“Now we are thinking of the MHS as a way for people to try out the business, get some experience operating under inspection, with FSIS. And it comes with a HACCP plan.” – Jess Hamilton
All MSUs have been conceived and built to add to local, inspected slaughter capacity. In New York, an MSU built to fill a commercial need is transitioning into a business incubator with potential reach beyond the original region and operator.
The Glynwood Center, based in Cold Spring, NY, built a red meat “Modular Harvest System” (MHS) as a catalyst to provide farmers with “the necessary infrastructure for their farms to be environmentally sustainable and economically viable” (from Glynwood website). Glynwood, a nonprofit organization dedicated to preserving farming in NY’s Hudson Valley, convened a task force in 2008-2009 on challenges facing the region’s livestock farmers. The valley had numerous beef farms but little local sales, and producers said limited slaughter capacity was the problem. Glynwood decided to build an inspected mobile slaughter unit for the region.
They faced an immediate design challenge. All other USDA-inspected MSUs were allowed to slaughter and bleed livestock outside, bringing carcasses inside for skinning and cleaning. But the USDA Albany District Office would not allow slaughter outside in harsh winter conditions. After considering a design with a hydraulic ceiling, they found a 53’ long MSU, built for USDA inspection, for sale in California.
The completed MHS is the most complex “mobile” system so far, with four “modules”: a slaughter trailer, a refrigeration truck to chill and transport carcasses; an inedible parts trailer for offal, manure, and waste disposal; and an office trailer for MHS employees and the USDA inspector. It cost about $750,000, including project research, design, unit purchase and modification, transport, repairs, permitting, equipment, insurance, and other costs. The MHS was designed for use at docking stations that provide electricity, water, holding pens, and a chute that meets humane handling requirements.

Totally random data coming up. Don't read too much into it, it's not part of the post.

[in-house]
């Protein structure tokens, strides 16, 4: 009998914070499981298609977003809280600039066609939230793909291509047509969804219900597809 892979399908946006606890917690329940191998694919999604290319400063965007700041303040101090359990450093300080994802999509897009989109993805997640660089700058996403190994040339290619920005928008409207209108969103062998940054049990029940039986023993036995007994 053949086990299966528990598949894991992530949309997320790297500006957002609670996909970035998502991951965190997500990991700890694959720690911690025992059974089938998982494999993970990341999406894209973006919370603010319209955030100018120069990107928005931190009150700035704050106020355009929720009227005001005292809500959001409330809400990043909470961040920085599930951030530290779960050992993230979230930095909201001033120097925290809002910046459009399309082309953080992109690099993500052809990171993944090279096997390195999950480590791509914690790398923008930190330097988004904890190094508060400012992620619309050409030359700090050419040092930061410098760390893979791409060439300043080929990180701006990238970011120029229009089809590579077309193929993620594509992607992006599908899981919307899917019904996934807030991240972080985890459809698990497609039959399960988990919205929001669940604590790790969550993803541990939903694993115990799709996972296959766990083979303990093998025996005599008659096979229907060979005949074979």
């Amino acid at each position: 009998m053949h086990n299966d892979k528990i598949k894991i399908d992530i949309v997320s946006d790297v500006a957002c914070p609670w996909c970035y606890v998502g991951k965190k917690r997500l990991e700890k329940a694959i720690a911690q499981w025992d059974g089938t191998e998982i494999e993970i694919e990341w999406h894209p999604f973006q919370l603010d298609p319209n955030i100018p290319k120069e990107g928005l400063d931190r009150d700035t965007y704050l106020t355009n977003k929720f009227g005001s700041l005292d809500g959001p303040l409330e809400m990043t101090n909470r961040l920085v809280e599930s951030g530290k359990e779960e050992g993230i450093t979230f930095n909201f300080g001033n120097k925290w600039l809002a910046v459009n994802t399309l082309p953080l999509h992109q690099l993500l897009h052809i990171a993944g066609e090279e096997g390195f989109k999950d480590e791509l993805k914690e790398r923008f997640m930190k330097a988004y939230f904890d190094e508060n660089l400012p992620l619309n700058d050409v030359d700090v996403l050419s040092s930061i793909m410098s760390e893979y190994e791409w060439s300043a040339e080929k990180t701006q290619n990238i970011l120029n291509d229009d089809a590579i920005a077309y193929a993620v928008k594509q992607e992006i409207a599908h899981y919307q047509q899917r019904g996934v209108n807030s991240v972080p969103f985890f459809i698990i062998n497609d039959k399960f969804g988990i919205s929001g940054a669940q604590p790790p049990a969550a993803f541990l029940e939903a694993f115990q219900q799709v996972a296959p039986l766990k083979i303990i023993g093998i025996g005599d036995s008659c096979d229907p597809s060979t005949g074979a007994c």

(Diagram and photo courtesy of Glynwood Center)
Slaughter is done inside the trailer: the animal walks up a ramp into the squeeze chute inside the unit and is stunned with a captive bolt stunner, lowered to the floor, and hoisted for skinning. It is not comfortable for large animal slaughter and works best for sheep and small cattle. Hogs are also difficult: an insulated electric kill box would be safer, and without a dehairer they cannot provide skin-on carcasses, which some producers and their customers prefer.
Glynwood created an affiliated non-profit organization, Local Infrastructure for Local Agriculture (LILA), to own the MHS and coordinate the project, including finding a partner to “field test” the MHS. The Eklund family, in Delaware County, had a diversified farm and the largest certified organic dairy in their part of New York, and they wanted to sell beef from their cull cows. They had been planning an on-farm processing plant and were willing to use the MHS until their own facility was built.
The Eklunds began operating the MHS under Federal inspection in April 2010. At several days per week, averaging four head per day, they were well under capacity and slowed further that winter. However, USDA was willing to send inspectors even once a month, because they inspected many other (non-slaughtering) processors in the area.